Mental Patient Cannot Contest Transfer Policy

     (CN) – Commitment to a mental hospital compelled by a medical judgment does not entitle patients to a hearing within 10 days, the Wisconsin Supreme Court ruled.
     The Manitowoc County Human Services Department placed Samuel J.H., as he named in the court record, in an outpatient group home in May 2011. After he punched a hole in a door a few months later, that department transferred Samuel to an inpatient facility.
     It noted on the transfer form that Samuel was “increasingly delusional,” “confused” and “agitated.”
     “He repeatedly stated he put a hole in the door because ‘someone was shot down and should be taken care of,'” the form stated.
     In a letter to a county judge, Samuel said: “I am disturbed that my outpatient status was changed to inpatient without due procedure.”
     Through appointed counsel, Samuel petitioned the court to reinstate his outpatient status since he was transferred without a hearing within 10 days.
     Samuel’s social worker testified that, despite an increase in medication, Samuel had to be transferred because he was “more psychotic and more out of control to the point where he was totally delusional and punching holes in the wall.”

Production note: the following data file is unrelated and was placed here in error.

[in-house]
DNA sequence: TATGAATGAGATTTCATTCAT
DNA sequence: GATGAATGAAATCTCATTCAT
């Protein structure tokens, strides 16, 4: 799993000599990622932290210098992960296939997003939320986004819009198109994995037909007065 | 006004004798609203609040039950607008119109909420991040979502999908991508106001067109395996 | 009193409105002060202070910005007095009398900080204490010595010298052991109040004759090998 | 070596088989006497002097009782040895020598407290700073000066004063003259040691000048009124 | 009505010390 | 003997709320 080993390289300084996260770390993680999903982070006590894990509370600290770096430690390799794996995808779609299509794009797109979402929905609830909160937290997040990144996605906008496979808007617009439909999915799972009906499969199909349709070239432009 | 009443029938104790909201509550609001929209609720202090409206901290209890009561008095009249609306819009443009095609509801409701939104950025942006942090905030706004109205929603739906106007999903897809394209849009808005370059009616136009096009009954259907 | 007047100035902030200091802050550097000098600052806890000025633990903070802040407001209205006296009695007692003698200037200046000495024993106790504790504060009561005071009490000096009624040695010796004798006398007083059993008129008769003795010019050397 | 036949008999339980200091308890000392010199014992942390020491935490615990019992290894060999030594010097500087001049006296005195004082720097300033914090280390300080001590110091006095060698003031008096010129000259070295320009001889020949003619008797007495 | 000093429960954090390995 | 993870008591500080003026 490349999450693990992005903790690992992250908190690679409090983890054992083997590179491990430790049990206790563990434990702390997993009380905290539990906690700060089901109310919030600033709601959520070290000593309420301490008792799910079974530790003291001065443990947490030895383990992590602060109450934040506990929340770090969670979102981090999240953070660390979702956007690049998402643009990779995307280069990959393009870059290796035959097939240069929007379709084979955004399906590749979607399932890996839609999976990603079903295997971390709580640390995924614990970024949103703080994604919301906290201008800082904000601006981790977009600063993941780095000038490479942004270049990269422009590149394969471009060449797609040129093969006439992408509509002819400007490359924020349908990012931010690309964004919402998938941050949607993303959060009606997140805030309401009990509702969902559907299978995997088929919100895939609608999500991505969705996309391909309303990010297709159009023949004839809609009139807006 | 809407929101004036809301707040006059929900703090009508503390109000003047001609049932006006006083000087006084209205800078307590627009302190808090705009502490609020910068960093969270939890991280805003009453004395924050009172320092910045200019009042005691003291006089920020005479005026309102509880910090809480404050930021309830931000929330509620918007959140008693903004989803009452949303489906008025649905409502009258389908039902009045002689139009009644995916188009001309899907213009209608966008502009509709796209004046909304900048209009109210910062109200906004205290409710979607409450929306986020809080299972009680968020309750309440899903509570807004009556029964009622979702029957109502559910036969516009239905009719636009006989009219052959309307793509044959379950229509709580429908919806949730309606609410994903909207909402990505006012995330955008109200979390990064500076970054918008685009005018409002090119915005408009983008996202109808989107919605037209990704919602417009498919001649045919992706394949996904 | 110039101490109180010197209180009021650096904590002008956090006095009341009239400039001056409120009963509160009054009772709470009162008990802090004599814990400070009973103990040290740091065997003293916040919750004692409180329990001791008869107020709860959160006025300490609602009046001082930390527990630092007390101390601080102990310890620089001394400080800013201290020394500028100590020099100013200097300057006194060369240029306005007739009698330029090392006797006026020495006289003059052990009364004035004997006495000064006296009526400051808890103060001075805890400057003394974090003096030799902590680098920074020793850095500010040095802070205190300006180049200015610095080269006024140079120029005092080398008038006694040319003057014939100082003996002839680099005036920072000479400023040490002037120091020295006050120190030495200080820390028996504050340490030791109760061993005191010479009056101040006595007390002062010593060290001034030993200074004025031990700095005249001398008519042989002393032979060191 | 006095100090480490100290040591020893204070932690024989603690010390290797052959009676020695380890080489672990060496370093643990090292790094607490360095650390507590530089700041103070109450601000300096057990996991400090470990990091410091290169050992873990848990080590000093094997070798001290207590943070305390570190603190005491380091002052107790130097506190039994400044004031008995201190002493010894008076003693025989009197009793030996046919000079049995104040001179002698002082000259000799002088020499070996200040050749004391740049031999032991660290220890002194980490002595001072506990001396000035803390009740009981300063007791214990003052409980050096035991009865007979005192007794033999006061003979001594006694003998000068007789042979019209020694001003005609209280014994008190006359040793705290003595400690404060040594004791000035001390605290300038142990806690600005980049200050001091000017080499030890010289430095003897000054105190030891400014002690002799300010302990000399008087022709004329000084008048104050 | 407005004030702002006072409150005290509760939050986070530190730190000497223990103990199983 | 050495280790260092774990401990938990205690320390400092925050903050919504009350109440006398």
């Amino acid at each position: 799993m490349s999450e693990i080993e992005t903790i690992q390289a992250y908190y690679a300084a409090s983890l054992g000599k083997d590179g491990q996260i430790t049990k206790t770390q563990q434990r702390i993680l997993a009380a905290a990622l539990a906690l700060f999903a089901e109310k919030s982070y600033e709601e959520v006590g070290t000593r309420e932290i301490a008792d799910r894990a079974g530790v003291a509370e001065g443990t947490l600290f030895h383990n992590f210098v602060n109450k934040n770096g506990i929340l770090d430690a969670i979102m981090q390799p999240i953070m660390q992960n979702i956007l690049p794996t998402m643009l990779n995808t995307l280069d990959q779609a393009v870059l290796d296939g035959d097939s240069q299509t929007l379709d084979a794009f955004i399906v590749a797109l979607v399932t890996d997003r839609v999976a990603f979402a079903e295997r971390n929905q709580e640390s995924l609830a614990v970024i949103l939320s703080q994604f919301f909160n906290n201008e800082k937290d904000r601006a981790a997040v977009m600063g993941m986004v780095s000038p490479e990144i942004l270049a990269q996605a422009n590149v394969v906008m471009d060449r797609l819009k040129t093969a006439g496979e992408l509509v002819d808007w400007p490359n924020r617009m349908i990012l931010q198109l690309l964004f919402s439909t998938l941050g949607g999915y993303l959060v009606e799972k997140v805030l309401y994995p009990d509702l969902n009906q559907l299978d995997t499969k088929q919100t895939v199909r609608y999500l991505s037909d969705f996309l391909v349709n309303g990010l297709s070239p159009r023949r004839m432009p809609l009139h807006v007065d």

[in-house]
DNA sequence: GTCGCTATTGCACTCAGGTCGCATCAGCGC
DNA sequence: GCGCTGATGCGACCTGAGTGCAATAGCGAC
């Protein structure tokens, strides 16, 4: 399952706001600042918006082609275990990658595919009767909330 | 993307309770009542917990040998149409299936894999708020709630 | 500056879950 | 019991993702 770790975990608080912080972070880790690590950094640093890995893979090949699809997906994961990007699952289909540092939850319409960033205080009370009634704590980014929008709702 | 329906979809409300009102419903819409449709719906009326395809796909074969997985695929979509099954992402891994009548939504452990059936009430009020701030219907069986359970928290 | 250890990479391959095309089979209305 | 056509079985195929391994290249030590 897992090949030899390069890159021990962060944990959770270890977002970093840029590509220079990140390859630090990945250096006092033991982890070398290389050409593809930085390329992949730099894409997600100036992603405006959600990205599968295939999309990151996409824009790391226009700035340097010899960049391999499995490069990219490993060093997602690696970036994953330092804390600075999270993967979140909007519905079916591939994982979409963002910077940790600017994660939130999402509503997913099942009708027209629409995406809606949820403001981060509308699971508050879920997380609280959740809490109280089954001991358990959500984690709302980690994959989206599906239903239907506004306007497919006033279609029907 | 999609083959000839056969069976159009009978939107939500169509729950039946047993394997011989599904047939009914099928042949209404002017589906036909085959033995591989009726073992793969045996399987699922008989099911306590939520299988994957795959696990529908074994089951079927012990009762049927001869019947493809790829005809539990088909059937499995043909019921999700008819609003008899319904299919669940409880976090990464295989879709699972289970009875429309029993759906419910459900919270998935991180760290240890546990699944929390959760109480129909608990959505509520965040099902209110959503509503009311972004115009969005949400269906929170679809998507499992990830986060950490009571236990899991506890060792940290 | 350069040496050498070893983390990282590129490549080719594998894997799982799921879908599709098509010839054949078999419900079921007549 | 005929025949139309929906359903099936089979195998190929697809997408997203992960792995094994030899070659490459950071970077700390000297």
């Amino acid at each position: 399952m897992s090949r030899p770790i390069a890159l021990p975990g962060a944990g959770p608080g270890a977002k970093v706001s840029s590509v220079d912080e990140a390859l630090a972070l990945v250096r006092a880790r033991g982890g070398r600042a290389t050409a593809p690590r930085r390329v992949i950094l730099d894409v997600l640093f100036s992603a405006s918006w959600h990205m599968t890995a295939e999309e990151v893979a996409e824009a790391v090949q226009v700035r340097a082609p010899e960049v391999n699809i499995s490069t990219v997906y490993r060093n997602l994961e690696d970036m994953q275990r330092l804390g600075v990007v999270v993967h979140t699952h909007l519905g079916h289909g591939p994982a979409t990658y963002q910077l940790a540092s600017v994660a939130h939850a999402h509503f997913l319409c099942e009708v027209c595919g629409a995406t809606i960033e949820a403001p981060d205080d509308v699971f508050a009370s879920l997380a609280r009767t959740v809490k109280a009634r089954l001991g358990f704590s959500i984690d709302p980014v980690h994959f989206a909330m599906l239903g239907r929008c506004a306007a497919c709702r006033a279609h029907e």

She also testified that Samuel was not transferred for violating his treatment conditions, which included refraining from alcohol use and not threatening or harming himself or others.
     The court nevertheless upheld Samuel’s transfer, finding that the statute calls for a hearing within 10 days only when a patient is transferred for violating treatment conditions.
     Upon transfer from the Wisconsin Court of Appeals, the state Supreme Court affirmed Thursday.
     “We hold that [the statute) ] does not require a hearing to be conducted within 10 days of a transfer when the transfer is based on reasonable medical and clinical judgment,” Justice Annette Kingsland Ziegler wrote for the court.
     In a concurring opinion, Chief Justice Shirley Abrahamson said her colleagues did not go far enough to protect Samuel’s rights.
     “But for Samuel J. H.’s own action in sending a letter to the Manitowoc County Circuit Court, he may never have had counsel appointed and may never have had a hearing,” she wrote.
     Abrahamson commended Manitowoc County for changing its policy and notifying the state defender’s office after a transfer, meaning that a 10-day hearing usually takes place regardless of the reason for the transfer.
     “A measure of a society is how it treats its weakest members,” Abrahamson wrote. “The legislature has incorporated this ethos into the statutes, and this court should interpret the statutes to achieve the clearly stated legislative policy and purpose. The majority opinion does not.”

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